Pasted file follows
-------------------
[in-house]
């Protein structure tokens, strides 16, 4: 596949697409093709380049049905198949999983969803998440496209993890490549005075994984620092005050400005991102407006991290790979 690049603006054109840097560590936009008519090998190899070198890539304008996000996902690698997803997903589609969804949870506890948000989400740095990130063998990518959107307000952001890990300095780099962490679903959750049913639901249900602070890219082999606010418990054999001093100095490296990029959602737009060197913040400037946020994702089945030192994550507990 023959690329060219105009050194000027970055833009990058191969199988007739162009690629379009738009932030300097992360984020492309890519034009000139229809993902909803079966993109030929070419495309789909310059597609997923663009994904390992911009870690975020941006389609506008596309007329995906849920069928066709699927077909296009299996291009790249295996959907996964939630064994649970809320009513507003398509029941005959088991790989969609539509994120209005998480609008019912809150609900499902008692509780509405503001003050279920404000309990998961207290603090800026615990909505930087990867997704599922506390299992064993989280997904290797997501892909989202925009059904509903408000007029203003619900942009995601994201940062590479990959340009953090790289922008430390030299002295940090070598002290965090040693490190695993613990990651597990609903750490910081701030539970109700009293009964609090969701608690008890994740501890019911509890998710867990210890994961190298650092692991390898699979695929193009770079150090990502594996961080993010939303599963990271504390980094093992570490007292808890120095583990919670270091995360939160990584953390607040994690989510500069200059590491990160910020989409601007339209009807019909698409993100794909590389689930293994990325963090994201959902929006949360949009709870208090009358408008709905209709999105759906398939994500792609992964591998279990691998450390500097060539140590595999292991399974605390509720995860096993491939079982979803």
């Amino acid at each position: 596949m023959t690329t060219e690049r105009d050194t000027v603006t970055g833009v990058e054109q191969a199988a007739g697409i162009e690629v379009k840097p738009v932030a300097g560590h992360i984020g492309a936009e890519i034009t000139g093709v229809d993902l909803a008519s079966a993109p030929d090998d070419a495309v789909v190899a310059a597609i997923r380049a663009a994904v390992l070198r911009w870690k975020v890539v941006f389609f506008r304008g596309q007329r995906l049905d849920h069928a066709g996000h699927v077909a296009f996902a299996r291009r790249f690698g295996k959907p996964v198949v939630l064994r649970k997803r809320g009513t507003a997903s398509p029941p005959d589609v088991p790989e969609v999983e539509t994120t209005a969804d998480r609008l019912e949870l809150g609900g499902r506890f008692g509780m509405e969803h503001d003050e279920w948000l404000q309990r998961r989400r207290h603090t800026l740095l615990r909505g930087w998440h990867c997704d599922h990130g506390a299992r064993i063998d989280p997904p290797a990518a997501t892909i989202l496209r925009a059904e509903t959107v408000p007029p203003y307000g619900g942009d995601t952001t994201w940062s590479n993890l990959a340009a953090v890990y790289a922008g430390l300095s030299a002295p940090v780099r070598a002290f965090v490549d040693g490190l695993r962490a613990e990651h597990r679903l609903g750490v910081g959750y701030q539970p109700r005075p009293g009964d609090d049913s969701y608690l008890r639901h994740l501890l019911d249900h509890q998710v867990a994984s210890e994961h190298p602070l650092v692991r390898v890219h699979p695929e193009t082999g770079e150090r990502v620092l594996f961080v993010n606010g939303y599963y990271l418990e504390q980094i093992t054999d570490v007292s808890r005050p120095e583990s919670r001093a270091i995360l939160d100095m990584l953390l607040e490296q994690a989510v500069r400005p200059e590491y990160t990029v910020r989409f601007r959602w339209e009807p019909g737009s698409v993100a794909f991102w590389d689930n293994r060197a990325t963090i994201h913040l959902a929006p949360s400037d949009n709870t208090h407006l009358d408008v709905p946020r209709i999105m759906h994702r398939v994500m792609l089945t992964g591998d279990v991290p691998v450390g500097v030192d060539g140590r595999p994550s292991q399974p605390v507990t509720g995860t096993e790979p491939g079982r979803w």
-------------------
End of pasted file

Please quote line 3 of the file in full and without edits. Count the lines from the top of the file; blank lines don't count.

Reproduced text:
């Amino acid at each position: 596949m023959t690329t060219e690049r105009d050194t000027v603006t970055g833009v990058e054109q191969a199988a007739g697409i162009e690629v379009k840097p738009v932030a300097g560590h992360i984020g492309a936009e890519i034009t000139g093709v229809d993902l909803a008519s079966a993109p030929d090998d070419a495309v789909v190899a310059a597609i997923r380049a663009a994904v390992l070198r911009w870690k975020v890539v941006f389609f506008r304008g596309q007329r995906l049905d849920h069928a066709g996000h699927v077909a296009f996902a299996r291009r790249f690698g295996k959907p996964v198949v939630l064994r649970k997803r809320g009513t507003a997903s398509p029941p005959d589609v088991p790989e969609v999983e539509t994120t209005a969804d998480r609008l019912e949870l809150g609900g499902r506890f008692g509780m509405e969803h503001d003050e279920w948000l404000q309990r998961r989400r207290h603090t800026l740095l615990r909505g930087w998440h990867c997704d599922h990130g506390a299992r064993i063998d989280p997904p290797a990518a997501t892909i989202l496209r925009a059904e509903t959107v408000p007029p203003y307000g619900g942009d995601t952001t994201w940062s590479n993890l990959a340009a953090v890990y790289a922008g430390l300095s030299a002295p940090v780099r070598a002290f965090v490549d040693g490190l695993r962490a613990e990651h597990r679903l609903g750490v910081g959750y701030q539970p109700r005075p009293g009964d609090d049913s969701y608690l008890r639901h994740l501890l019911d249900h509890q998710v867990a994984s210890e994961h190298p602070l650092v692991r390898v890219h699979p695929e193009t082999g770079e150090r990502v620092l594996f961080v993010n606010g939303y599963y990271l418990e504390q980094i093992t054999d570490v007292s808890r005050p120095e583990s919670r001093a270091i995360l939160d100095m990584l953390l607040e490296q994690a989510v500069r400005p200059e590491y990160t990029v910020r989409f601007r959602w339209e009807p019909g737009s698409v993100a794909f991102w590389d689930n293994r060197a990325t963090i994201h913040l959902a929006p949360s400037d949009n709870t208090h407006l009358d408008v709905p946020r209709i999105m759906h994702r398939v994500m792609l089945t992964g591998d279990v991290p691998v450390g500097v030192d060539g140590r595999p994550s292991q399974p605390v507990t509720g995860t096993e790979p491939g079982r979803w």